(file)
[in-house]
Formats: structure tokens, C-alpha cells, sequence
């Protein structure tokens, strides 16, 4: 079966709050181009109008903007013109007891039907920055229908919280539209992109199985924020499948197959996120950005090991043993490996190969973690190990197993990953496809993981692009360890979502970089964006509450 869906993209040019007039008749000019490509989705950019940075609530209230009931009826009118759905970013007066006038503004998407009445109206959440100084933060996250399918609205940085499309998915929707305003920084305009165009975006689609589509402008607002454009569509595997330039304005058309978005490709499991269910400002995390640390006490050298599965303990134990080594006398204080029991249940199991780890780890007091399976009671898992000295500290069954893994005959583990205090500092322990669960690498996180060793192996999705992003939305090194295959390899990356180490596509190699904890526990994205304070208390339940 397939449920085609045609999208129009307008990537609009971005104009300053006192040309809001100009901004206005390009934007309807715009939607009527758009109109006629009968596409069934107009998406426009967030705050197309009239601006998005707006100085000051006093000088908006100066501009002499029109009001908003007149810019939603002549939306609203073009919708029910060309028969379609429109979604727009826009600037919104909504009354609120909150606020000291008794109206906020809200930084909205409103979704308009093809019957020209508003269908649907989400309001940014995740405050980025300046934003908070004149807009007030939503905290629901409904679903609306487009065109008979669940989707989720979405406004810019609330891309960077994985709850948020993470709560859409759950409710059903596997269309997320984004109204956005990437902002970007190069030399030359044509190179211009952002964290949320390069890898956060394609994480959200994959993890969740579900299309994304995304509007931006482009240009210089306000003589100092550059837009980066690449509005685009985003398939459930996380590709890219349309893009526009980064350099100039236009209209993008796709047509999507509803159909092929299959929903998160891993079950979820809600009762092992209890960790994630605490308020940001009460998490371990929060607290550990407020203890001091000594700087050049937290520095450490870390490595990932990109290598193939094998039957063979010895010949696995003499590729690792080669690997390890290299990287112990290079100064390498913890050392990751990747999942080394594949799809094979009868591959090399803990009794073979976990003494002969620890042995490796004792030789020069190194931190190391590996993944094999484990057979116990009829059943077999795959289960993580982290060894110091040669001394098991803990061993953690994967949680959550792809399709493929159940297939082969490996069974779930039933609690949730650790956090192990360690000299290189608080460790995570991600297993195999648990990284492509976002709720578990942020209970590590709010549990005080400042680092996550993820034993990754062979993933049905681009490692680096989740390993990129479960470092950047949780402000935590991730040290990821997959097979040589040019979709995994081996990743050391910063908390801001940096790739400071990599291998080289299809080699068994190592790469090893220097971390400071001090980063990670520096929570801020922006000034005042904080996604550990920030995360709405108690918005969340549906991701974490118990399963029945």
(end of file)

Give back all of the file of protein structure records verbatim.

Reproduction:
[in-house]
Formats: structure tokens, C-alpha cells, sequence
């Protein structure tokens, strides 16, 4: 079966709050181009109008903007013109007891039907920055229908919280539209992109199985924020499948197959996120950005090991043993490996190969973690190990197993990953496809993981692009360890979502970089964006509450 869906993209040019007039008749000019490509989705950019940075609530209230009931009826009118759905970013007066006038503004998407009445109206959440100084933060996250399918609205940085499309998915929707305003920084305009165009975006689609589509402008607002454009569509595997330039304005058309978005490709499991269910400002995390640390006490050298599965303990134990080594006398204080029991249940199991780890780890007091399976009671898992000295500290069954893994005959583990205090500092322990669960690498996180060793192996999705992003939305090194295959390899990356180490596509190699904890526990994205304070208390339940 397939449920085609045609999208129009307008990537609009971005104009300053006192040309809001100009901004206005390009934007309807715009939607009527758009109109006629009968596409069934107009998406426009967030705050197309009239601006998005707006100085000051006093000088908006100066501009002499029109009001908003007149810019939603002549939306609203073009919708029910060309028969379609429109979604727009826009600037919104909504009354609120909150606020000291008794109206906020809200930084909205409103979704308009093809019957020209508003269908649907989400309001940014995740405050980025300046934003908070004149807009007030939503905290629901409904679903609306487009065109008979669940989707989720979405406004810019609330891309960077994985709850948020993470709560859409759950409710059903596997269309997320984004109204956005990437902002970007190069030399030359044509190179211009952002964290949320390069890898956060394609994480959200994959993890969740579900299309994304995304509007931006482009240009210089306000003589100092550059837009980066690449509005685009985003398939459930996380590709890219349309893009526009980064350099100039236009209209993008796709047509999507509803159909092929299959929903998160891993079950979820809600009762092992209890960790994630605490308020940001009460998490371990929060607290550990407020203890001091000594700087050049937290520095450490870390490595990932990109290598193939094998039957063979010895010949696995003499590729690792080669690997390890290299990287112990290079100064390498913890050392990751990747999942080394594949799809094979009868591959090399803990009794073979976990003494002969620890042995490796004792030789020069190194931190190391590996993944094999484990057979116990009829059943077999795959289960993580982290060894110091040669001394098991803990061993953690994967949680959550792809399709493929159940297939082969490996069974779930039933609690949730650790956090192990360690000299290189608080460790995570991600297993195999648990990284492509976002709720578990942020209970590590709010549990005080400042680092996550993820034993990754062979993933049905681009490692680096989740390993990129479960470092950047949780402000935590991730040290990821997959097979040589040019979709995994081996990743050391910063908390801001940096790739400071990599291998080289299809080699068994190592790469090893220097971390400071001090980063990670520096929570801020922006000034005042904080996604550990920030995360709405108690918005969340549906991701974490118990399963029945």